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Stanley County School Superintendent Says What I Said: Zakahi Firing Not About Flags

Well, somebody's wrong in Stanley County. Monday evening, Pat Powers wrapped himself in a couple of rumpled flags to gin up patriotic fervor against an acquaintance's firing. The story ran that janitor Cesar Zakahi got fired by the Stanley County School District for posting photos of improperly stored flags, along with the name of the fellow custodian he held responsible for said improper storage.

While I find flag hysteria as distasteful as public prayer, my underdog sympathies initially wanted to jump on the bandwagon and lend some First Amendment support to Zakahi. But the details as first published seemed to add up to a case that the school would easily win on policy grounds. Mr. Zakahi was a new hire, still in his probationary period, subject to firing for pretty much any reason. By posting a complaint about a co-worker online, he appeared to have violated standard school complaint procedure. (Worth noting: Mr. Zakahi has since removed that damning complaint from his Facebook timeline.)

The Stanley County School District's tongues are tied by the preference not to discuss personnel matters publicly (although I will remind the school board that South Dakota's open meetings law says that you may discuss personnel matters in executive session, not that you must). But the superintendent out in Fort Pierre is putting it on the record that the flag wavers have the story wrong:

Stanley County School Superintendent Don Hotalling says a fired school custodian’s story of how he lost his job in Fort Pierre for posting photos of the American flag being treated disrespectfully is flat out “not true.”

“It’s a personnel matter and I can’t comment on it, but I will say it is not about treatment of the flag,” Hotalling said... [Lance Nixon, "Stanley County School Official Disputes Flag Desecration Story," Pierre Capital Journal, 2013.02.05].

But what about those photos of rumpled flags?

“That picture is pretty nasty and I wholeheartedly agree,” Hotalling said. “All I can say is, whoever arranged that flag in that condition should be ashamed of themselves. But I have no evidence that it was one of our current employees” [Nixon, 2013.02.05].

Local folks don't seem too ginned up. Nobody but roving reporter David Montgomery attended the Stanley County School Board meeting yesterday. The only board action was to issue a statement reinforcing what Superintendent Hotalling said:

“The result of our investigation did not reflect a mishandling of either flag,” the statement says. “We question the circumstances surrounding this matter and whether the pictures currently circulating are an accurate reflection of how the flags were stored. Regardless, we have taken measures to ensure that each flag is properly cared for on a daily basis. The Stanley County School District does not now, nor has it ever tolerated disrespect of either flag” [Stanley County School Board, quoted by Lance Nixon, "Flag Incident Continues at Stanley County," Pierre Capital Journal, 2013.02.06].

I'm disappointed that the school board feels the need to match the blogosphere in its emphatic assertions of patriotism, especially when they appear ready and able to make a case that their personnel action was not about patriotism but about policy.

It might not hurt to remind everyone involved that wrapping oneself in a flag is as disrespectful as wrapping it in a ball and tossing it on a shelf.

But we now have equal and opposite assertions. Mr. Zakahi says he's been fired for being a patriot. His former employer says that's not true. Somebody's telling the wrong story. We'll see if the high-powered lawyer Zakahi's Republican friends have gotten him will clarify or obfuscate the truth of the matter.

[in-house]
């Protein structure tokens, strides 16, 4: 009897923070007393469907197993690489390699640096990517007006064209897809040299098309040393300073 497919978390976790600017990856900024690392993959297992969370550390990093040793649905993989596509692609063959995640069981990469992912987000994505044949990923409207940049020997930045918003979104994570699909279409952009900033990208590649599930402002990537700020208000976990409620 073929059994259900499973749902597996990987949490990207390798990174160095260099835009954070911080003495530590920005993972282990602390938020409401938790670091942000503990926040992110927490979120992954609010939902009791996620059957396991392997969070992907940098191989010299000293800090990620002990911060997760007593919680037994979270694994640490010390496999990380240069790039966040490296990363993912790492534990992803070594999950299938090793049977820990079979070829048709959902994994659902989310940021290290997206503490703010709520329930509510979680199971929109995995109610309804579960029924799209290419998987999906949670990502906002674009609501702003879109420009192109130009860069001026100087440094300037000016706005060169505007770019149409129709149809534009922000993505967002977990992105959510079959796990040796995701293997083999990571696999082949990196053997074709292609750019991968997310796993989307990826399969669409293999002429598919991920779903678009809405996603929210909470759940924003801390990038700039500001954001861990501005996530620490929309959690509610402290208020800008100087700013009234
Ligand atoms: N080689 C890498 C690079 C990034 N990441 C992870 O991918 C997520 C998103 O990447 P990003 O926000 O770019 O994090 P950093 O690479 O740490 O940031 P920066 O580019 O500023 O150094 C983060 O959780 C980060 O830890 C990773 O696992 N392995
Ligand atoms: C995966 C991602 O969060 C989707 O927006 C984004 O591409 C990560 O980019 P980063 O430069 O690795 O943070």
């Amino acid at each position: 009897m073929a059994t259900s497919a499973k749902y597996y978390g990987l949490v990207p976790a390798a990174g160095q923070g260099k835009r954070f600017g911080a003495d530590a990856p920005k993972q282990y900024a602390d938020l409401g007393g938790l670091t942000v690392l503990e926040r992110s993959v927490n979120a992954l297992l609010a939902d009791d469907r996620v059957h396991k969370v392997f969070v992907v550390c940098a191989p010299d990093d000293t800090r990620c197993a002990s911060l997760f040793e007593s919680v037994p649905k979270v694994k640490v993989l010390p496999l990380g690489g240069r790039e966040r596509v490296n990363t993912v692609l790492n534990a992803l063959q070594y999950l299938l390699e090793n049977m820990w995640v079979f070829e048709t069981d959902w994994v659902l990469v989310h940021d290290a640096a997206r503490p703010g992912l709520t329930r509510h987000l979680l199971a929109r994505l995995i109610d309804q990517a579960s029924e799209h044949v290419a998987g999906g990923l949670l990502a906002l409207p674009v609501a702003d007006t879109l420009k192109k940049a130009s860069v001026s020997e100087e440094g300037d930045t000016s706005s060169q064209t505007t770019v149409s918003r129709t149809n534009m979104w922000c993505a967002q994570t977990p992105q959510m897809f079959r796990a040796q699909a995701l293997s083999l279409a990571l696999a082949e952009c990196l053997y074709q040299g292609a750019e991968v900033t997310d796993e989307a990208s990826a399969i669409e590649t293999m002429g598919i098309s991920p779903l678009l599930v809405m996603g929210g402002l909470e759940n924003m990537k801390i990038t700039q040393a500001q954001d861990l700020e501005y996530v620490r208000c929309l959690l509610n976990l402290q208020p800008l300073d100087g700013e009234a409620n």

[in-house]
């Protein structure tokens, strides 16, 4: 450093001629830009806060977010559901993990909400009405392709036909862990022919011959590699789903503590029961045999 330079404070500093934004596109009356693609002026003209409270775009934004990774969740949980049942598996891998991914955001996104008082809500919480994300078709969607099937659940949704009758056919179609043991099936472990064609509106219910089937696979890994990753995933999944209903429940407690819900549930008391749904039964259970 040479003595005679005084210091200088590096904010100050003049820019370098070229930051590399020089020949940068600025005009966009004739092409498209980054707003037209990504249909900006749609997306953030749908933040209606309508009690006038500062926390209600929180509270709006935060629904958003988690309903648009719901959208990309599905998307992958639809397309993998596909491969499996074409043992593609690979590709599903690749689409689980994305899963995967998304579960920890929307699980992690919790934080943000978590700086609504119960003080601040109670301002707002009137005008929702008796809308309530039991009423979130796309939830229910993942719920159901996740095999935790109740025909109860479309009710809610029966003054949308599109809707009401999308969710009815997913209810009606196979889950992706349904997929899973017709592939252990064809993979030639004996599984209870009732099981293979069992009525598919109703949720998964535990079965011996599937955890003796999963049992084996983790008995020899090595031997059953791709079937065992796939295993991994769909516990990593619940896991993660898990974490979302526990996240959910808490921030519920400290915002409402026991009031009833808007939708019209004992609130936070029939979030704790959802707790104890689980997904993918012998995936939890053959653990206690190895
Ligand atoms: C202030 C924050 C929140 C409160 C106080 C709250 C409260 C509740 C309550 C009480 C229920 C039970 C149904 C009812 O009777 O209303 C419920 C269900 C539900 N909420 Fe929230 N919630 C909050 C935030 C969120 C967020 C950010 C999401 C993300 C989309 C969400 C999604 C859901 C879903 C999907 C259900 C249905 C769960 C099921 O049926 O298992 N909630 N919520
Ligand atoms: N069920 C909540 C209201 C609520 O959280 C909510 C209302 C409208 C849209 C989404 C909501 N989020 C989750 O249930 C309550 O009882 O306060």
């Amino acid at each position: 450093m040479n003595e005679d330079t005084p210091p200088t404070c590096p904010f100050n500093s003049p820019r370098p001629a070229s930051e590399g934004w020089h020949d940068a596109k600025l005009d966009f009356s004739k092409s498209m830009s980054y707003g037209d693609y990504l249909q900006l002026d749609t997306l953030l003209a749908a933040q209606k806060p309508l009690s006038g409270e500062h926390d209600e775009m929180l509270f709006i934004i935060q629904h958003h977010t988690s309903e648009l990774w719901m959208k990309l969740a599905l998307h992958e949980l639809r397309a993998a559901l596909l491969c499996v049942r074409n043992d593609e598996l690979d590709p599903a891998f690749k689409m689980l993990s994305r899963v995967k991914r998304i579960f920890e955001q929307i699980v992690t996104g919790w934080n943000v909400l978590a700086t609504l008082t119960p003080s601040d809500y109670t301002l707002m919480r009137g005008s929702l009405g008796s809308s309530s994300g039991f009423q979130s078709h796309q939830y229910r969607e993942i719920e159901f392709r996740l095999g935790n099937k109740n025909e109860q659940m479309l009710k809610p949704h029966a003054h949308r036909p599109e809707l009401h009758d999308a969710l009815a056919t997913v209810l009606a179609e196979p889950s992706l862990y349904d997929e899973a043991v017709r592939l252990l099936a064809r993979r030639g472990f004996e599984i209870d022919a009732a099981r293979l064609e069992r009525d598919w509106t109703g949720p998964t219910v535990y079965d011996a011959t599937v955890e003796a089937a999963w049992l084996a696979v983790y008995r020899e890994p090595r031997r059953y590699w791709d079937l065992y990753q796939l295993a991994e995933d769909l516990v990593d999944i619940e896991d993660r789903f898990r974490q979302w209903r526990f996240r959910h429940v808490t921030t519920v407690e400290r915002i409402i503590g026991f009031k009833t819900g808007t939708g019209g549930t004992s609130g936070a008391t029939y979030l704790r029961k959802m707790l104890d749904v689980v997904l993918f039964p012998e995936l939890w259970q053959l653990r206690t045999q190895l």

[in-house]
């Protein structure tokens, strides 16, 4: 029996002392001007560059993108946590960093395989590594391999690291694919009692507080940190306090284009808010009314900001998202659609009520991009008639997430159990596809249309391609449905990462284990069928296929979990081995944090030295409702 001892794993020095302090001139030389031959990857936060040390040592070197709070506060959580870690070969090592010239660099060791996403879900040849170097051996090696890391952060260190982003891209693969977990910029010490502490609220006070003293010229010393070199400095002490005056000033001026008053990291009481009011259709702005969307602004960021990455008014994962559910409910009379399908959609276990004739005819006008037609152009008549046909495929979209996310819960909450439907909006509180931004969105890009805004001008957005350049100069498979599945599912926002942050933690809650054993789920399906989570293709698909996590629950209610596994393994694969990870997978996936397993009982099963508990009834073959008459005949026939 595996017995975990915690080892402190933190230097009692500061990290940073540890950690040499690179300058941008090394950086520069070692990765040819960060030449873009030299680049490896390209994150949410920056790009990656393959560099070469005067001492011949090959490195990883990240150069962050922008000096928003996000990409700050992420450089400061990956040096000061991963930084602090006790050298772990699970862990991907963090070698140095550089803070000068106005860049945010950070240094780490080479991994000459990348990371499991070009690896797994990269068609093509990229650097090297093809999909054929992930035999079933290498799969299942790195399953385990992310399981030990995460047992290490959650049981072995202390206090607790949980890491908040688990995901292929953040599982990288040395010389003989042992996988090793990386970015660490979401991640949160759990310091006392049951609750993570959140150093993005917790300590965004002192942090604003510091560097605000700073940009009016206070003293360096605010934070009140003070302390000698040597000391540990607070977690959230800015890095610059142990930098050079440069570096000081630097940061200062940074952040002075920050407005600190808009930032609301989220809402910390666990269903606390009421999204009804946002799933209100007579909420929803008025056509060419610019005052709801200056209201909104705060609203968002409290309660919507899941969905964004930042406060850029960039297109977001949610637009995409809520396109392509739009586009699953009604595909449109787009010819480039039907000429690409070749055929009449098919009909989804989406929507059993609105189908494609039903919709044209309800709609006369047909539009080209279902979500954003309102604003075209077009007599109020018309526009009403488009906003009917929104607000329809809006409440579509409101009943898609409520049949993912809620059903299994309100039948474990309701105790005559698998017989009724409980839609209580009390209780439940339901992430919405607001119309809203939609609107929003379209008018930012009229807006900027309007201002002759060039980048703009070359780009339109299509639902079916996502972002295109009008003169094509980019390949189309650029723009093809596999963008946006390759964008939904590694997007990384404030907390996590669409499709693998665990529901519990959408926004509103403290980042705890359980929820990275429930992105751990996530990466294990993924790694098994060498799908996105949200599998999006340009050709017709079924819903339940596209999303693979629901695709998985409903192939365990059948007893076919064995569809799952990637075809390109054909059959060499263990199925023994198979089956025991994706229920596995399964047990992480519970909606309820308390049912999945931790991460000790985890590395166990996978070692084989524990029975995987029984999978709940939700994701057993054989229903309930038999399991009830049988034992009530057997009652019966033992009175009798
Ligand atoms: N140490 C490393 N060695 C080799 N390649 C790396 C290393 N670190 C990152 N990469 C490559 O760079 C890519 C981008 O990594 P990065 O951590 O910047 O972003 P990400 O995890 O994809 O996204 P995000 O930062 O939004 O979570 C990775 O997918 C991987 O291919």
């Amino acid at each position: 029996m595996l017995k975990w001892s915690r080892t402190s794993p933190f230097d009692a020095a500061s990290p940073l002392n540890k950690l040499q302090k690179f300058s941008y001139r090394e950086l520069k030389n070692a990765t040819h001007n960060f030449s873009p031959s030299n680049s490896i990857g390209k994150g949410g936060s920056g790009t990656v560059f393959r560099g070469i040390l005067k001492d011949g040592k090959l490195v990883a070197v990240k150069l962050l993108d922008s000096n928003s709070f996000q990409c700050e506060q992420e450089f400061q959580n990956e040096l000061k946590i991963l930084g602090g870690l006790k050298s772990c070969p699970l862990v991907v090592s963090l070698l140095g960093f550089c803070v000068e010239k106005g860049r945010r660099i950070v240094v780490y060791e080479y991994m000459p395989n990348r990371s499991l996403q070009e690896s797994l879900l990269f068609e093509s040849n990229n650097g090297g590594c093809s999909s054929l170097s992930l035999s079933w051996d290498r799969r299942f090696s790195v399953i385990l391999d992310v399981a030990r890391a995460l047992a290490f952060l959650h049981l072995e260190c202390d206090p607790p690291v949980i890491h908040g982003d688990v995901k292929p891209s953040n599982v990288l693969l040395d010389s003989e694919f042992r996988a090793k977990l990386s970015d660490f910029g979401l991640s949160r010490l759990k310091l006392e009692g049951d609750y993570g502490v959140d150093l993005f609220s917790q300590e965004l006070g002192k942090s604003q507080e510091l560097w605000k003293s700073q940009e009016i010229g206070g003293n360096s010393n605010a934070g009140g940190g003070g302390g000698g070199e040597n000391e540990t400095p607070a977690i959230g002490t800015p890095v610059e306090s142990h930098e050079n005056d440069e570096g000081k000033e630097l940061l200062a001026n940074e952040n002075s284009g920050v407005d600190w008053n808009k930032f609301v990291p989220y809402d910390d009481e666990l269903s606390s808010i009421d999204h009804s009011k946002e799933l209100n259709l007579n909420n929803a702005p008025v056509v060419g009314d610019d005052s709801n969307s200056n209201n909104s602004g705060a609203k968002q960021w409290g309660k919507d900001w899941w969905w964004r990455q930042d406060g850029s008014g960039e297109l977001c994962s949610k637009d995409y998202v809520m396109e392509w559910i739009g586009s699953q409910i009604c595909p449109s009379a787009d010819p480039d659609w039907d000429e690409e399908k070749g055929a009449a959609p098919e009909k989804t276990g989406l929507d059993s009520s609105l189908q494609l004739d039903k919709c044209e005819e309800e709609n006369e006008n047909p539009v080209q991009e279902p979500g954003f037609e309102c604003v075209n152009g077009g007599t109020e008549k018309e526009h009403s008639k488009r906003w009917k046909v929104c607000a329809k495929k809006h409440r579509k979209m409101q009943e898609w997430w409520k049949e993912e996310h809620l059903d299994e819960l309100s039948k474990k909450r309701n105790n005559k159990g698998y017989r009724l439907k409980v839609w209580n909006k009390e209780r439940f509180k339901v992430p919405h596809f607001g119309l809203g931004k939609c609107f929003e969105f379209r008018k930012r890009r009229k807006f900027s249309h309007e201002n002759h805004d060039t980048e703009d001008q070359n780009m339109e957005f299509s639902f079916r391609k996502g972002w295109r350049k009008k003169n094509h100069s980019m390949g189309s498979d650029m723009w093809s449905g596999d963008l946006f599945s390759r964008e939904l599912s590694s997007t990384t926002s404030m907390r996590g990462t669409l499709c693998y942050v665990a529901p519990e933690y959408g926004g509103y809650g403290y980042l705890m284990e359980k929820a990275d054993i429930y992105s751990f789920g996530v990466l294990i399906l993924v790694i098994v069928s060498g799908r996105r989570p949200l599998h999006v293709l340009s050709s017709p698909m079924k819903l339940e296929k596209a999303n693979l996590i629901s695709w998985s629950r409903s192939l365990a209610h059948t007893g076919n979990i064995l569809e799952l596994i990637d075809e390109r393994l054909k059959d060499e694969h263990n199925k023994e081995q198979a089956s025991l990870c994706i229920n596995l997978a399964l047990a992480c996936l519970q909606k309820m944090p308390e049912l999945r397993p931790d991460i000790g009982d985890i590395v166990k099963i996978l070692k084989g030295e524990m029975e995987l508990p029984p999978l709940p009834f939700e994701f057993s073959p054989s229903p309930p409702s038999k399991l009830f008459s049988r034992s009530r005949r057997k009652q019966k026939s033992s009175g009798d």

1. larry kurtz 2013.02.07

    From the same losers that support "tort reform:" is this a great country or what?

  2. Testor15 2013.02.07

    Notice how these issues get blown out of proportion? Instead of getting upset over the loss of actual constitutional rights we once again get worked up over a symbol. If PP would have respect for or understood the the full constitution I would get interested in this non-story. When the flag first crowd becomes the constitution first crowd, they would acknowledge the flag is just a symbol not the ideal. Due process is part of the law and constitutional processes the flag represents. PP and his type only understand primary colors, not what the colors represent.

  3. Troy Jones 2013.02.07

    A couple of comments:

    1) While it is correct the flag is a symbol, it is a symbol which enjoys certain protections under the law with regard to its care.

    2) Zakahi took pictures of the flag being cared for in a way that is clearly contrary to the law.

    3) Zakahi was fired immediately after the pictures were posted on Facebook. And, as you note, it appears to be in violation to school policies which could justify a firing.

    4) Superintendent Hotaling says it was for another reason. But, he does have a credibility problem- saying the school district has never disrespected the flag when there are pictures that show otherwise and saying they have no proof it was a school employee who did it when the pictures come from a room that I assume is locked and not open to the public (or at least it should be locked). If this is a locked room, he DOES have evidence (circumstantial by definition which is evidence).

    5) Related to #4, the Superintendent hides behind "it's a personnel matter" but then says it isn't about the flag. He is trying to have it both ways and is spinning this.

    6) The innuendo Zakahi's attorney is doing some bidding of "Republican friends" is devoid of any facts. First, while I have known Zakahi for 40 years, I do not have any hint of his political views. Second, Arends has a history of taking on similar cases on behalf of the "little guy," most recently the Dr. Annette Bosworth before the state medical board.

  4. larry kurtz 2013.02.07

    for my part, i misspoke: should have read "politically-motivated opportunist Republican lawyer seeking to test local control while state blows into minnesota after a century of exploitation."

  5. larry kurtz 2013.02.07

    Troy: Turd Blossom got nuthin' on you.

  6. Douglas Wiken 2013.02.07

    South Dakota is a right to work...another name for right to fire at will state. This is a wonderful Republican idea until one of their symbol, mythology twits gets caught in the wringer. I doubt we would be reading a word about this at PP's blog if the janitor had been fired for wearing a tee shirt with a peace sign on it.

    I still don't understand why this wonderful guy did not volunteer to handle the flag raising, folding, etc. if he felt so strongly about it. Volunteering to do it would have made this more of a story.